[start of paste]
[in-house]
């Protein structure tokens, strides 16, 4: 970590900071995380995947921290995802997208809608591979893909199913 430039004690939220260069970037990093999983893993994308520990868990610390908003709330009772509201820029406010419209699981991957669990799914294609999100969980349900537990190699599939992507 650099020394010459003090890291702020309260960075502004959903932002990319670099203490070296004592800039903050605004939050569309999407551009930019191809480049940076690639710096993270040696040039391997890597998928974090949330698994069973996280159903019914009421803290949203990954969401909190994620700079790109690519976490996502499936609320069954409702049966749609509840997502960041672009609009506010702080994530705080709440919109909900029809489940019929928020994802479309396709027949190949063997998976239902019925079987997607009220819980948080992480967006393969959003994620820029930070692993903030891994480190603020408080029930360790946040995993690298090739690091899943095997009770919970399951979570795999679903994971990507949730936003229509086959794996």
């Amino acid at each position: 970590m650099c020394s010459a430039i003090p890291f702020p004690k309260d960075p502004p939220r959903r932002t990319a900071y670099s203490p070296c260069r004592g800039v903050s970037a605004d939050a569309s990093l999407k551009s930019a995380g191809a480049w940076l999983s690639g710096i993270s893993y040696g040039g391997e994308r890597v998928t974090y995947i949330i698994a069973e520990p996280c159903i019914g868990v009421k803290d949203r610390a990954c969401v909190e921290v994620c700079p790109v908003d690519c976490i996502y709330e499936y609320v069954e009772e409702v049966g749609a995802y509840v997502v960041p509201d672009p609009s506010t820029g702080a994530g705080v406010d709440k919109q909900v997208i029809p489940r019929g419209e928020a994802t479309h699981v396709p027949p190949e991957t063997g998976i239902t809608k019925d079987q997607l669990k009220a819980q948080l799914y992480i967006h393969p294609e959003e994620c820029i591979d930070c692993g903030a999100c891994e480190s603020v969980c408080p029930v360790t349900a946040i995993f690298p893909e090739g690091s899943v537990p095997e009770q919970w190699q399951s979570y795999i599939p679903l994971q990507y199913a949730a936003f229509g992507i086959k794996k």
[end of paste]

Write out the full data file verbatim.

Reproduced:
[in-house]
């Protein structure tokens, strides 16, 4: 970590900071995380995947921290995802997208809608591979893909199913 430039004690939220260069970037990093999983893993994308520990868990610390908003709330009772509201820029406010419209699981991957669990799914294609999100969980349900537990190699599939992507 650099020394010459003090890291702020309260960075502004959903932002990319670099203490070296004592800039903050605004939050569309999407551009930019191809480049940076690639710096993270040696040039391997890597998928974090949330698994069973996280159903019914009421803290949203990954969401909190994620700079790109690519976490996502499936609320069954409702049966749609509840997502960041672009609009506010702080994530705080709440919109909900029809489940019929928020994802479309396709027949190949063997998976239902019925079987997607009220819980948080992480967006393969959003994620820029930070692993903030891994480190603020408080029930360790946040995993690298090739690091899943095997009770919970399951979570795999679903994971990507949730936003229509086959794996």
């Amino acid at each position: 970590m650099c020394s010459a430039i003090p890291f702020p004690k309260d960075p502004p939220r959903r932002t990319a900071y670099s203490p070296c260069r004592g800039v903050s970037a605004d939050a569309s990093l999407k551009s930019a995380g191809a480049w940076l999983s690639g710096i993270s893993y040696g040039g391997e994308r890597v998928t974090y995947i949330i698994a069973e520990p996280c159903i019914g868990v009421k803290d949203r610390a990954c969401v909190e921290v994620c700079p790109v908003d690519c976490i996502y709330e499936y609320v069954e009772e409702v049966g749609a995802y509840v997502v960041p509201d672009p609009s506010t820029g702080a994530g705080v406010d709440k919109q909900v997208i029809p489940r019929g419209e928020a994802t479309h699981v396709p027949p190949e991957t063997g998976i239902t809608k019925d079987q997607l669990k009220a819980q948080l799914y992480i967006h393969p294609e959003e994620c820029i591979d930070c692993g903030a999100c891994e480190s603020v969980c408080p029930v360790t349900a946040i995993f690298p893909e090739g690091s899943v537990p095997e009770q919970w190699q399951s979570y795999i599939p679903l994971q990507y199913a949730a936003f229509g992507i086959k794996k």